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Summer 2007 Vol. 51, Number 2

Health educators working for wellness
by
Colleen Teixeira


  

People and places

Health educators generally work in healthcare facilities, schools, private businesses, public health departments, and nonprofit organizations. Where they work determines their job duties and the types of people they serve.

Healthcare. In hospitals, clinics, and other healthcare settings, health educators often work one-on-one with patients and their families. These health educators might fully explain a patientís diagnosis and any tests, surgeries, or other procedures that may be required. They might also teach the patient about lifestyle changes that are necessary to manage the disease or to assist with recovery. They might, for example, show a patient with diabetes how to test blood sugar and take insulin. At times, these health educators locate services, such as in-home healthcare or support groups, that will assist the patient in managing an illness.

In addition to working with patients, health educators in healthcare facilities might develop educational programs for the community. Topics could include instruction in cardiopulmonary resuscitation (CPR), first aid, proper nutrition, or self-examination for disease. Planning these programs often requires collaboration with doctors, nurses, and other staff.

Health educators might also develop educational materials for other departments within a healthcare facility. This may require participating on a committee to develop resources for patient education, such as brochures, Web sites, or classes, or working with individual departments to ensure that health education materials exist for each medical specialty. In some cases, health educators might also be asked to provide training in patient interaction to other hospital staff.

Schools. School-based health educators work primarily with students. In colleges and universities, they generally cover topics that affect young adults, such as smoking, nutrition, and sexual activity. Health educators might need to alter their teaching methods to attract audiences to their events. For example, they might show popular movies and then discuss the health issues addressed, or they might hold workshops in a dorm or cafeteria. Health educators may also recruit and train students to serve as peer educators and advise the students in planning events. Some college-based health educators also teach health courses for academic credit or run workshops, give lectures, or provide demonstrations for new-student orientation programs.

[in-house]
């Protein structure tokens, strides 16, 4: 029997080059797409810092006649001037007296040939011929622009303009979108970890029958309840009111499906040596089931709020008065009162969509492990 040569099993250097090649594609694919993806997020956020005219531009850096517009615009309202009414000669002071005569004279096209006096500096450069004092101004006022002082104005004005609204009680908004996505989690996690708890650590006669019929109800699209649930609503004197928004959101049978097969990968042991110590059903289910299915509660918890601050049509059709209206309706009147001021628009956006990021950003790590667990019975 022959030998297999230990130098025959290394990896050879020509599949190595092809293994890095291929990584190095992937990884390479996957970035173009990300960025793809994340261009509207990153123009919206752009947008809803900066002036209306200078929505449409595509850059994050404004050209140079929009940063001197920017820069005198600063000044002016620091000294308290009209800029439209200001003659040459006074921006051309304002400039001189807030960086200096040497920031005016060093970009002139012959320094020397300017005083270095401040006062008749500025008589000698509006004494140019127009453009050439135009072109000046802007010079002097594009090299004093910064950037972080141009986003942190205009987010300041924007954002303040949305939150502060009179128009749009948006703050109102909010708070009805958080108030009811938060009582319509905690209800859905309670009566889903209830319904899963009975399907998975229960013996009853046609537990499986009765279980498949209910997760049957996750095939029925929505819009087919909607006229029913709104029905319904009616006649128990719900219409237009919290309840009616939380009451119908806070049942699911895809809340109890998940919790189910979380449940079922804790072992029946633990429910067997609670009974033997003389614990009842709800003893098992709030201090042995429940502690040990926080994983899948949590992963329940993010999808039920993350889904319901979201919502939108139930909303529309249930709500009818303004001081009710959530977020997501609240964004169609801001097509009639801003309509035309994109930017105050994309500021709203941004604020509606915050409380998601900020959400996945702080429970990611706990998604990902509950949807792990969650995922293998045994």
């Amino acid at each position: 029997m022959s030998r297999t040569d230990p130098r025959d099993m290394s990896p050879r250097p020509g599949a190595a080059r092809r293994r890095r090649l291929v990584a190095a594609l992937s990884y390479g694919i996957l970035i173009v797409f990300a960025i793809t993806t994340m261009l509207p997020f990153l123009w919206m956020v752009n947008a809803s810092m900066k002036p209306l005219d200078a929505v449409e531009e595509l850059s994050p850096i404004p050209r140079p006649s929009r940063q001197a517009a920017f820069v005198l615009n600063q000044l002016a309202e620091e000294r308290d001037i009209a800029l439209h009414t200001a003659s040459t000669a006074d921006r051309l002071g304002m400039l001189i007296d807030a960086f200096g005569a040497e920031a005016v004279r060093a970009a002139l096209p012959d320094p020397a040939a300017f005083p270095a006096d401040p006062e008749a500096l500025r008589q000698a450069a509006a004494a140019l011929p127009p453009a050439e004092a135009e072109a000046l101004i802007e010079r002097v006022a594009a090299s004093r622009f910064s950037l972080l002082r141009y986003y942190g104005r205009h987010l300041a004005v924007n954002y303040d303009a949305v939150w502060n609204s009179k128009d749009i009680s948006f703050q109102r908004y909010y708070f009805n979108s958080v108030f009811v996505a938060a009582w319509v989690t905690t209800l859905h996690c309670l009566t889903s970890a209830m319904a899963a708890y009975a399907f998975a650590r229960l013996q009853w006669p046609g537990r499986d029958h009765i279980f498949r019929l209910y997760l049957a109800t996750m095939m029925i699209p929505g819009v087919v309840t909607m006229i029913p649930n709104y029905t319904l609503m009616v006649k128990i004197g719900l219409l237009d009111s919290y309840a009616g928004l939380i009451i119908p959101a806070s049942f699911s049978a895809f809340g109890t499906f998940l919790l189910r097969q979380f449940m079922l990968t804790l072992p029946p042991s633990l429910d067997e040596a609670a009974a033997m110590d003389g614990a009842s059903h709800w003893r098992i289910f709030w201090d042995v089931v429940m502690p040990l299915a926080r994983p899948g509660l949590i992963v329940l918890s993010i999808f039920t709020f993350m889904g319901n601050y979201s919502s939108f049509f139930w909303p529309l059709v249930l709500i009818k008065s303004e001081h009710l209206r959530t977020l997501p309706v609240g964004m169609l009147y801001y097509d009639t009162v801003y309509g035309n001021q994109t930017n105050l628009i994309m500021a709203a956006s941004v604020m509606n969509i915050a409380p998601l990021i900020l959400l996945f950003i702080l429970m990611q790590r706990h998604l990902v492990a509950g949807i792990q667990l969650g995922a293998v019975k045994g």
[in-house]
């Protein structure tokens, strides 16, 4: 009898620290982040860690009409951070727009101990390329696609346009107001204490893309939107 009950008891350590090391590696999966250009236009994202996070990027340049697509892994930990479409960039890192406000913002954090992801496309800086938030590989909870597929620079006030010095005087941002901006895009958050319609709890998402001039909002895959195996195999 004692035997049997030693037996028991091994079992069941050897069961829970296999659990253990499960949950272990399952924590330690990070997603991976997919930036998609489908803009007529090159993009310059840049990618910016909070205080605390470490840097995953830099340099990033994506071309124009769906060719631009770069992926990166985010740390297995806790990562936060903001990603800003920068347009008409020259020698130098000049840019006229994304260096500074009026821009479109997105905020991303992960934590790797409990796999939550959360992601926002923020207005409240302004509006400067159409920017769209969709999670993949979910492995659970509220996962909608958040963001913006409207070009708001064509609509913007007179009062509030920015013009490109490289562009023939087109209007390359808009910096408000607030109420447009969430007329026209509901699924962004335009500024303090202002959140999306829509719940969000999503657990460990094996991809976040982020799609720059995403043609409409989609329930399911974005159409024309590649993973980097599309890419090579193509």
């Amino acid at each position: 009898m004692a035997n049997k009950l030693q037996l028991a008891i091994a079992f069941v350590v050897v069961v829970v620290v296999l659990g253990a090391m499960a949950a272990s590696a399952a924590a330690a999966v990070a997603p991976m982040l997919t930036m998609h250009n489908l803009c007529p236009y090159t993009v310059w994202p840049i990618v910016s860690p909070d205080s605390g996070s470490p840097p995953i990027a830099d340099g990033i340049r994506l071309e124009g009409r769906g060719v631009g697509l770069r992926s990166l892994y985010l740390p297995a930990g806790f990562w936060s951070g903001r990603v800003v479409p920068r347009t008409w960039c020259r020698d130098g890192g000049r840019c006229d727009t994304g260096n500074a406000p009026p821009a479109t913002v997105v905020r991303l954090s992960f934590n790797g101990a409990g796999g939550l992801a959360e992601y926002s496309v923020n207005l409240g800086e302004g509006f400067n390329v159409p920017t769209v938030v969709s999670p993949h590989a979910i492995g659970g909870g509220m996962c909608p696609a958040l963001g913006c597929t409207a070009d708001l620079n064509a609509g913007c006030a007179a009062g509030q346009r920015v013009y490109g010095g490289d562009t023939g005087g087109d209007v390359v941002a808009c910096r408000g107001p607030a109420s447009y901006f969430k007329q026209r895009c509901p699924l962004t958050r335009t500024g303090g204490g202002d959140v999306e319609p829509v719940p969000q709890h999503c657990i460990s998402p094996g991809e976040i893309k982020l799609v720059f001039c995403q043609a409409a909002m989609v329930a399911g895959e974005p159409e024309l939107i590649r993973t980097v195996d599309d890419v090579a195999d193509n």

Compared with health educators in other settings, those working in junior high and high schools typically spend more time in a classroom than in an office. This is because health educators at this level often teach health class. They develop lesson plans for teaching topics that are relevant and age appropriate for their students. At times, they may need to cover sensitive subjects, such as prevention of pregnancy, sexually transmitted diseases, and drug and alcohol abuse.

Private business. Health educators based in private businesses create programs for educating a firmís employees as a whole, organizing programs that fit the workersí schedules. Schedule-sensitive programs might include arranging lunchtime speakers or daylong health screenings so workers may come when it is convenient for them.

Health educators in corporate settings must align their work with the overall goals of their employer. For example, a health educator working for a medical supply company may hold programs relating to the companyís newest products on the market.

Public health. Health educators in public health are employed primarily by State and local departments of public health and are, therefore, often responsible for administering State-mandated programs. As part of this work, they inform other professionals about changes to health policy.

Health educators in public health work closely with nonprofit organizations to help them get the resources they need, such as grants, to continue serving the community. Also, these health educators often sit on statewide councils or national committees, including those that study issues related to aging.

Nonprofit organizations. Many health educators work in nonprofit organizations that educate about a particular disease or target a specific population. Therefore, health educators in this setting are usually limited in the topics they cover or the people they serve.

Work in a nonprofit organization might include creating print-based material for distributing throughout the community, often in conjunction with organizing lectures, health screenings, and activities related to increasing awareness. Health educators work with other nonprofit organizations or with individuals within the communities they are trying to serve.

 

 

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Last Updated: February 15, 2007